The Brasse-Temps in Mons is one size up, with 290 seats. The kitchen here knows what it is doing and does it very well, just like the brewery-tavern Troll & Bush, another venture of Brasserie Dubuisson located in Pipaix.
The Brasse-Temps attracts a very mixed crowd. Everyone is received with open arms, from business people to shoppers, movie-goers to day trippers, students and families with young children. There is a separate room for business meetings.
“We started up this Brasse-Temps in partnerhip with Moresto, who specialise in the café and restaurant trade,” Marc Lemay, who has been a commercial manager with Brasserie Dubuisson for many years, tells us.
“I kid you not, running a café brewery such as this one takes special skills. We are brewers - We make sure that the beer is the best it can be. Our partner, Vincent Coussement, has a Moresto background so he comes from the world of catering. Vincent is already managing three restaurants in Mouscron so he knows what people expect from a set-up such as ours.”
With all this expertise on tap, it is no surprise that business at the Brasse-Temps in Mons is booming. Although the seating area was increased from 190 to 290 a few years ago, not including the additional 90 seats on the terrace, there are queues here at busy times.
This Brasse-Temps employs 15 full-time staff and occasional help is called upon when needed. “Here, we are not into major gastronomy,” Vincent Coussement explains. “People like to be served quickly at lunchtime or before or after the movies... Our entire organisation is geared to that."
"Having said all this, we do like to encourage our customers to taste new beers and try new suggestions from the menu. Our aim is to offer new surprises all the time. This keeps things exciting for our regular customers.”
Unsurprisingly, beer takes up a prominent place within the brasserie. Both Brasse-Temps venues play an important role in the promotion of the Dubuisson beers. A drop of word of mouth advertising soon turns into a stream of publicity for new beers that were tasted and liked by customers. The same applies to tastings of the gastronomic Dubuisson beers that come in large (75cl) bottles but are poured into small glasses for serving.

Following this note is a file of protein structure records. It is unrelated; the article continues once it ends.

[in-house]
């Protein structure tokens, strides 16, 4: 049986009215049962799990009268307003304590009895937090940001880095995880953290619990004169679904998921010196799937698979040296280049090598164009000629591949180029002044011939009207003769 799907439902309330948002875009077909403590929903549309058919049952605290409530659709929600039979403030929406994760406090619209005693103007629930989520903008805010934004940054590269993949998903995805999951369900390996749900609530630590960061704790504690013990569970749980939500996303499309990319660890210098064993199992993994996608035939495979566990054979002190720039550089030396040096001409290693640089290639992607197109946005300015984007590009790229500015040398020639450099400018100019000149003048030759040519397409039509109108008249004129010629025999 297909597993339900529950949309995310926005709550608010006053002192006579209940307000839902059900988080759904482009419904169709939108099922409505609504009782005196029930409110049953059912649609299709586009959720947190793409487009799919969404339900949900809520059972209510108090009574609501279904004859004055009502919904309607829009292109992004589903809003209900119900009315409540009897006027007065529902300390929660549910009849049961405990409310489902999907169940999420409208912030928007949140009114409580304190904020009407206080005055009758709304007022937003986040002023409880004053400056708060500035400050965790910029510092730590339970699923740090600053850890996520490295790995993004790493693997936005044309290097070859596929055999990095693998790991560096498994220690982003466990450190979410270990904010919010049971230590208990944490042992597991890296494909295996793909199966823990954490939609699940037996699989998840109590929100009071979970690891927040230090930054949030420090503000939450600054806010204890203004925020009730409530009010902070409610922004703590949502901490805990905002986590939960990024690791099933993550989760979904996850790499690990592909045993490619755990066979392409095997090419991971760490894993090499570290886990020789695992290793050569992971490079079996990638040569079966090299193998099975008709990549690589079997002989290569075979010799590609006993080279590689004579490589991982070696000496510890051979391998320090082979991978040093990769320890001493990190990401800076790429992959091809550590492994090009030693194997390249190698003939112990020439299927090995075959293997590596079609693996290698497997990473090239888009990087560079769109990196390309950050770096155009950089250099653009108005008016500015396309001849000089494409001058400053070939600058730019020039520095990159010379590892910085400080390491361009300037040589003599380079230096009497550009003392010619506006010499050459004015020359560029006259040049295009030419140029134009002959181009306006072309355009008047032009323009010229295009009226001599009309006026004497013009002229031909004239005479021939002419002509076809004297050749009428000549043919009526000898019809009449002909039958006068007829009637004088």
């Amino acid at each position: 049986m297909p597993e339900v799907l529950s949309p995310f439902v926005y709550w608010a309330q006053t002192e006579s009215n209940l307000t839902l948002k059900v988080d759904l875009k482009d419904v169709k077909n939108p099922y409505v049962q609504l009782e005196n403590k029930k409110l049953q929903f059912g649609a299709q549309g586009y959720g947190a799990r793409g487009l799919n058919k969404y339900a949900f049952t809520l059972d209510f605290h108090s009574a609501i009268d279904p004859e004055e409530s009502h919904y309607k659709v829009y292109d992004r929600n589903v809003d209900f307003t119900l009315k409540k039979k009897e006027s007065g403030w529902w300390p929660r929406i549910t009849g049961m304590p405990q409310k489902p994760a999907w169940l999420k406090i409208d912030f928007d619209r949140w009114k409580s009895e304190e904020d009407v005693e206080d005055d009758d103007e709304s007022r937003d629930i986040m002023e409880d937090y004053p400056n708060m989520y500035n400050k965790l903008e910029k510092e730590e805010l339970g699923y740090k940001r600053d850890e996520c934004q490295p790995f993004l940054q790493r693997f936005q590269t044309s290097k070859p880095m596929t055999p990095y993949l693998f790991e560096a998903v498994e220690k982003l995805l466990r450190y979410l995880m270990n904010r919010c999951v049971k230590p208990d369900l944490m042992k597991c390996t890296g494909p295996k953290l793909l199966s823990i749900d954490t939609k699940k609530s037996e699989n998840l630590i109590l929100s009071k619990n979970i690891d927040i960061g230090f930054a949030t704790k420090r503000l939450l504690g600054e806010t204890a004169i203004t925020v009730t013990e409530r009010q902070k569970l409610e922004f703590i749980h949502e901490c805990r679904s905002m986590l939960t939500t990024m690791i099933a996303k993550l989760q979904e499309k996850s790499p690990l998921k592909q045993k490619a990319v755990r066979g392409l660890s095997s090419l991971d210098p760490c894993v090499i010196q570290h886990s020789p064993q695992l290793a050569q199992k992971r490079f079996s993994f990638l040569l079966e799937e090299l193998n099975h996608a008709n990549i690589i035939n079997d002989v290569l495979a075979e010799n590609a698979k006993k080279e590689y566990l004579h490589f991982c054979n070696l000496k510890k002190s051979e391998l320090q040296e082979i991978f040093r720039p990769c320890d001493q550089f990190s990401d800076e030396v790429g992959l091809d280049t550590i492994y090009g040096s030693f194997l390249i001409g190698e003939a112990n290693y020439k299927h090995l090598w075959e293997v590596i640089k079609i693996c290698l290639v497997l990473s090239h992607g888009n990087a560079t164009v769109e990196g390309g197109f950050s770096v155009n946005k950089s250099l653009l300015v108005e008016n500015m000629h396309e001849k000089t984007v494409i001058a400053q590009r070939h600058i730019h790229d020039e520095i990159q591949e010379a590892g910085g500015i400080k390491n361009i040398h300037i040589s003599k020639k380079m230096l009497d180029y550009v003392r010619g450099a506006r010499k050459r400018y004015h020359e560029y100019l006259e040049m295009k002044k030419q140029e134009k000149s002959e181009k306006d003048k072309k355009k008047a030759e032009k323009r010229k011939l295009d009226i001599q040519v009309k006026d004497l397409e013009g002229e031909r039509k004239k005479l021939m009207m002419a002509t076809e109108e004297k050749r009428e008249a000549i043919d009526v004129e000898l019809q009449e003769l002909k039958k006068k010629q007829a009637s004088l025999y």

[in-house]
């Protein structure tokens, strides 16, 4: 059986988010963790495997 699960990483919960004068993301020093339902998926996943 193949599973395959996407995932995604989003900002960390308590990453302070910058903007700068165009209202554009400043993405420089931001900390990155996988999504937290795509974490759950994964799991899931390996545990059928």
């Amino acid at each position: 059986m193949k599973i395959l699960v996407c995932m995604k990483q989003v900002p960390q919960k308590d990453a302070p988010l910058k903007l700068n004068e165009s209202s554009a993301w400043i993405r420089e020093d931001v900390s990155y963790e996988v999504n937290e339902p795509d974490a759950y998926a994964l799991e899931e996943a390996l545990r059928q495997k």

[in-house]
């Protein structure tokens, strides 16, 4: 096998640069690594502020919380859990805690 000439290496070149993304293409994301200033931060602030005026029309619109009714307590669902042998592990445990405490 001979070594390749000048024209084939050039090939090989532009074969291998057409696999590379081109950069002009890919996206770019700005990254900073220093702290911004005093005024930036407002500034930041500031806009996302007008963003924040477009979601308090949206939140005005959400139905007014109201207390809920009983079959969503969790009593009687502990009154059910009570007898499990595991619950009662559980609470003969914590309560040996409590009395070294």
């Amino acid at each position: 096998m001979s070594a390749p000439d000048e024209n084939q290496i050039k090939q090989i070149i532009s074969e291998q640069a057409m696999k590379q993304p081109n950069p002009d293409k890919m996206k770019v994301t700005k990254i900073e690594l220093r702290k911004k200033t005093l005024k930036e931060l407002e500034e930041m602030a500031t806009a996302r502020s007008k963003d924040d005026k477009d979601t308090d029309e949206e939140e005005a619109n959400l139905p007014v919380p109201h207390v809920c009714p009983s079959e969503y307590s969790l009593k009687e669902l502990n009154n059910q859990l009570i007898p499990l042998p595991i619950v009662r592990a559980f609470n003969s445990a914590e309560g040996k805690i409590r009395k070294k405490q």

“There’s a great interaction with the brewery,” is the opinion of Marc Lemay. “We have found that 85% of the visitors to our website are searching for information about the Troll & Bush and Brasse-Temps restaurants."
"In this way, people immediately make the link between the beer and our kitchen.”
Brasserie Dubuisson and Moresto can look back with satisfaction upon their 10-year partnership. Both companies are family-owned and both adhere to the same business philosophy with quality being paramount. “When we chose Moresto, we wanted to play safe rather than being adventurous,” Marc Lemay tells us.
Brasse-Temps, freely translated, means ‘time to brew’. But we would translate it as ‘time to enjoy’. If you don’t take the time, you don’t know what you are missing.
More Information on Brasse-Temps
Boulevard André Delvaux 1/2
+ 32 (0) 65 84 94 14
Place des Brabançons 4
+ 32 (0)10 45 70 27